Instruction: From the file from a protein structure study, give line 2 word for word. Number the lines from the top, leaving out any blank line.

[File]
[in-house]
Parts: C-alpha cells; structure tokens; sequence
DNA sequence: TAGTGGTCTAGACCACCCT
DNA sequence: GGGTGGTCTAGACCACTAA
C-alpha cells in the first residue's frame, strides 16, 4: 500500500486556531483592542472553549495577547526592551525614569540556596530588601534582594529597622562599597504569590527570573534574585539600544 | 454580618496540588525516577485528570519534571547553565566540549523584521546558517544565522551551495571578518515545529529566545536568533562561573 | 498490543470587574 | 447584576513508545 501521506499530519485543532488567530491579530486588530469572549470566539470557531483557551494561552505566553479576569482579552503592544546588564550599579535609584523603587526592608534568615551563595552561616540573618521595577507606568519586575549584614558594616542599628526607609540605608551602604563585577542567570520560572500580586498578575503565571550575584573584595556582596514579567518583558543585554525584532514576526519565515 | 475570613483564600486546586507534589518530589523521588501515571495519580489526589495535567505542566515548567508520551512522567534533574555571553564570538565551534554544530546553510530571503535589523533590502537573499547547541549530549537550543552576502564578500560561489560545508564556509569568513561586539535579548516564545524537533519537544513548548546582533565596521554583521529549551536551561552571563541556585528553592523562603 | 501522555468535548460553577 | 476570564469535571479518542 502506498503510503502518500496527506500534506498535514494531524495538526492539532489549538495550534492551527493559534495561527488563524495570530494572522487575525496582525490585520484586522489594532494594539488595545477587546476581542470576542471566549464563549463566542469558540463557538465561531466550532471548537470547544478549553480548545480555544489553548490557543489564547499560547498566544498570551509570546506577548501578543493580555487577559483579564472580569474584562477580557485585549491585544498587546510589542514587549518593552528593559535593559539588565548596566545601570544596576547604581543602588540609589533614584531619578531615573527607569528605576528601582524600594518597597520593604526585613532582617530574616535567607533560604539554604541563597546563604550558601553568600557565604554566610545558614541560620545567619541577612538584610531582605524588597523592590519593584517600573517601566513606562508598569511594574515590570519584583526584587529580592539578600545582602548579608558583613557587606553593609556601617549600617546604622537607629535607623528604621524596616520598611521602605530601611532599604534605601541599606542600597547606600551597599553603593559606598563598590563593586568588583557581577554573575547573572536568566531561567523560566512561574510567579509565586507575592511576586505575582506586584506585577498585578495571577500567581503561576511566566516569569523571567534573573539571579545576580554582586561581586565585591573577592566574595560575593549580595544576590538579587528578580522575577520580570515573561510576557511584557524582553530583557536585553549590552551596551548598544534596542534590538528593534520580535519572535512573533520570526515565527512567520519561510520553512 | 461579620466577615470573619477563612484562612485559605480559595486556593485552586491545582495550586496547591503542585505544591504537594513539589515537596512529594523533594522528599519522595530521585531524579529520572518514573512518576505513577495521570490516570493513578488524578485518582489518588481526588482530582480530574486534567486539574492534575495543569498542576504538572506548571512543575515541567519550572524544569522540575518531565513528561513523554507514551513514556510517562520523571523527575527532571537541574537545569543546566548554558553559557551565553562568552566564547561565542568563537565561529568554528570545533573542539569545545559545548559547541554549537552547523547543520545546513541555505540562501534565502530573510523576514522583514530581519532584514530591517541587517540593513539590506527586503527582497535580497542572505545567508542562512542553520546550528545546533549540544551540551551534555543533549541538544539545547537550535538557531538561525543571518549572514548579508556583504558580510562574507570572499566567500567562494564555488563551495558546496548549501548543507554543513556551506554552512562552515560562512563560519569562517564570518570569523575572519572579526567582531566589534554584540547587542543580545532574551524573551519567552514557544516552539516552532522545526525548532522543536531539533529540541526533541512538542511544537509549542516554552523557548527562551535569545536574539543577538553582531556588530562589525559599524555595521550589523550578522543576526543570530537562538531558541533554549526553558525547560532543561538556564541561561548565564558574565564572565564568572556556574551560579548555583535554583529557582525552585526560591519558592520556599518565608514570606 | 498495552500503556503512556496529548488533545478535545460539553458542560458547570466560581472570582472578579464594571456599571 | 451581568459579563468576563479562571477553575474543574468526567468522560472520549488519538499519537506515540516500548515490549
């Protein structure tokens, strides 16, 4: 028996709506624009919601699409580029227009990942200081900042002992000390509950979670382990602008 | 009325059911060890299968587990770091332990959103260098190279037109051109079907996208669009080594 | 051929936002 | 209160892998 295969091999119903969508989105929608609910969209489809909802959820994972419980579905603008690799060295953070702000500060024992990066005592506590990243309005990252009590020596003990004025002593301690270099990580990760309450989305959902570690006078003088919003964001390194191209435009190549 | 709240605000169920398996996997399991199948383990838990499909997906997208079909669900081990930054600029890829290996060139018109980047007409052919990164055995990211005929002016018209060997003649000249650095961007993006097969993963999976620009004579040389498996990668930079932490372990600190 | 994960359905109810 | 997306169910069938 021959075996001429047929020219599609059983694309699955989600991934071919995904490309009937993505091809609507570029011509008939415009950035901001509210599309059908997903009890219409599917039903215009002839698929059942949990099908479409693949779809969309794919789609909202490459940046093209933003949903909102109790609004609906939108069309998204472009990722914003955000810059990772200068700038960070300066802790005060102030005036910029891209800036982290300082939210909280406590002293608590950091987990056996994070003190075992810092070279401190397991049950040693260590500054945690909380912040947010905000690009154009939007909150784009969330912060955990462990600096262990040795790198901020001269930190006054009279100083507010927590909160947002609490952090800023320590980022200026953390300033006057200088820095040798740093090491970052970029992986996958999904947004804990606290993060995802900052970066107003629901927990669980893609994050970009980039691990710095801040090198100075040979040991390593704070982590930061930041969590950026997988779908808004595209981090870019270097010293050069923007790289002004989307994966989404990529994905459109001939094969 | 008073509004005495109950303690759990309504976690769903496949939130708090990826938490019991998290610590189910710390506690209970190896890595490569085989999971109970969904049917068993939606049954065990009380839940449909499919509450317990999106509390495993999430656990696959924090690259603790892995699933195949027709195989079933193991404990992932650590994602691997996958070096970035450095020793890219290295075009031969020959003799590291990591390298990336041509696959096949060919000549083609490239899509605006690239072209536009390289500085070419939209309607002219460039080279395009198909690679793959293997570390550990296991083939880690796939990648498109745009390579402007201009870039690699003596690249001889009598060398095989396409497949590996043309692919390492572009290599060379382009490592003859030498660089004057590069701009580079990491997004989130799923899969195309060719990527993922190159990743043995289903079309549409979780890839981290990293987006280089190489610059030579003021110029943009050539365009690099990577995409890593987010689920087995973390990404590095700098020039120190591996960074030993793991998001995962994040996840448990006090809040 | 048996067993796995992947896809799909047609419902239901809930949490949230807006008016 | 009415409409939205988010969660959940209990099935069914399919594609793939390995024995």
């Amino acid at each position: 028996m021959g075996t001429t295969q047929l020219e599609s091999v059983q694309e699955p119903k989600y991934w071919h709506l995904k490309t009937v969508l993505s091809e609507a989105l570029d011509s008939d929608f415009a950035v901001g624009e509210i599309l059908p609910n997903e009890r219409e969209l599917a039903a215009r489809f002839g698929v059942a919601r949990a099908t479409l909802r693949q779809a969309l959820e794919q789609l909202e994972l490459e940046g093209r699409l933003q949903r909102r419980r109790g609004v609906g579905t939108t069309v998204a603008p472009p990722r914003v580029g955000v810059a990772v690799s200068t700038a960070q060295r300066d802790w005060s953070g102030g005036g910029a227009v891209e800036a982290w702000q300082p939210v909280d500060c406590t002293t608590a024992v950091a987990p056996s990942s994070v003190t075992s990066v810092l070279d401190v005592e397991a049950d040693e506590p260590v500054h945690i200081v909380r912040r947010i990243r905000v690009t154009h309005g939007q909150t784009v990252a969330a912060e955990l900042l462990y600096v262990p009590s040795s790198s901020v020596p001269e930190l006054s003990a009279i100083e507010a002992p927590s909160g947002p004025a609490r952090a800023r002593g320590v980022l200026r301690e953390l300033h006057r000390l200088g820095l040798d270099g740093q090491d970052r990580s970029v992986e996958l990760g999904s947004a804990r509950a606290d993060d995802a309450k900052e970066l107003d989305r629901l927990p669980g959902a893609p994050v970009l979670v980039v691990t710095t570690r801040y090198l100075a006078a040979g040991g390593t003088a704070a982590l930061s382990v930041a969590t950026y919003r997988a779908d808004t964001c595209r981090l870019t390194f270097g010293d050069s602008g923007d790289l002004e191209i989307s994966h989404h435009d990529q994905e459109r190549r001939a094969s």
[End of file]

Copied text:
Parts: C-alpha cells; structure tokens; sequence